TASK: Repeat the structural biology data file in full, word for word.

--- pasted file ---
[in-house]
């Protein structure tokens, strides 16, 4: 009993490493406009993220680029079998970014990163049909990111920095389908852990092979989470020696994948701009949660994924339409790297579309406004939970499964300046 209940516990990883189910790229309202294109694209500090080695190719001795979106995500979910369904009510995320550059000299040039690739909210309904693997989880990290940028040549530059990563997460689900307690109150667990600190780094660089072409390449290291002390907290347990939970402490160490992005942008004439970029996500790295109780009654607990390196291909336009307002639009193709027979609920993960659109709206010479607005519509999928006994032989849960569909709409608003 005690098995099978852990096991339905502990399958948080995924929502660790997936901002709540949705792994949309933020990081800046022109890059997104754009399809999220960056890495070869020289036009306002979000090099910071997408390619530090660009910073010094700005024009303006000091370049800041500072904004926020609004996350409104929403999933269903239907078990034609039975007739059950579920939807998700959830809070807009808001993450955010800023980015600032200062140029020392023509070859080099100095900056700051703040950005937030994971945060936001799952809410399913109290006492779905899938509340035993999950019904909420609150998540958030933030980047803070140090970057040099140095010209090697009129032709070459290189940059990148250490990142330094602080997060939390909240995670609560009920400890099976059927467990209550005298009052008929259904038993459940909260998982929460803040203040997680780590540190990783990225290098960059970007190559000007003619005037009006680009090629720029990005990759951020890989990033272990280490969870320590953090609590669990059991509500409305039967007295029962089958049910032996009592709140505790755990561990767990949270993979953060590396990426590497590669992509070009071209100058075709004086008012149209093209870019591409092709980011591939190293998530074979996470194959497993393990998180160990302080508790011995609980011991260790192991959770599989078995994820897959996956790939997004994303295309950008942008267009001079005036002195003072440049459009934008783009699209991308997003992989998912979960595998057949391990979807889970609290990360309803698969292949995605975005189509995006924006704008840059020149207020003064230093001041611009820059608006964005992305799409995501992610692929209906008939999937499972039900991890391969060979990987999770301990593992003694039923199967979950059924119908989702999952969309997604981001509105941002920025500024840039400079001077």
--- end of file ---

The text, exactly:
[in-house]
């Protein structure tokens, strides 16, 4: 009993490493406009993220680029079998970014990163049909990111920095389908852990092979989470020696994948701009949660994924339409790297579309406004939970499964300046 209940516990990883189910790229309202294109694209500090080695190719001795979106995500979910369904009510995320550059000299040039690739909210309904693997989880990290940028040549530059990563997460689900307690109150667990600190780094660089072409390449290291002390907290347990939970402490160490992005942008004439970029996500790295109780009654607990390196291909336009307002639009193709027979609920993960659109709206010479607005519509999928006994032989849960569909709409608003 005690098995099978852990096991339905502990399958948080995924929502660790997936901002709540949705792994949309933020990081800046022109890059997104754009399809999220960056890495070869020289036009306002979000090099910071997408390619530090660009910073010094700005024009303006000091370049800041500072904004926020609004996350409104929403999933269903239907078990034609039975007739059950579920939807998700959830809070807009808001993450955010800023980015600032200062140029020392023509070859080099100095900056700051703040950005937030994971945060936001799952809410399913109290006492779905899938509340035993999950019904909420609150998540958030933030980047803070140090970057040099140095010209090697009129032709070459290189940059990148250490990142330094602080997060939390909240995670609560009920400890099976059927467990209550005298009052008929259904038993459940909260998982929460803040203040997680780590540190990783990225290098960059970007190559000007003619005037009006680009090629720029990005990759951020890989990033272990280490969870320590953090609590669990059991509500409305039967007295029962089958049910032996009592709140505790755990561990767990949270993979953060590396990426590497590669992509070009071209100058075709004086008012149209093209870019591409092709980011591939190293998530074979996470194959497993393990998180160990302080508790011995609980011991260790192991959770599989078995994820897959996956790939997004994303295309950008942008267009001079005036002195003072440049459009934008783009699209991308997003992989998912979960595998057949391990979807889970609290990360309803698969292949995605975005189509995006924006704008840059020149207020003064230093001041611009820059608006964005992305799409995501992610692929209906008939999937499972039900991890391969060979990987999770301990593992003694039923199967979950059924119908989702999952969309997604981001509105941002920025500024840039400079001077």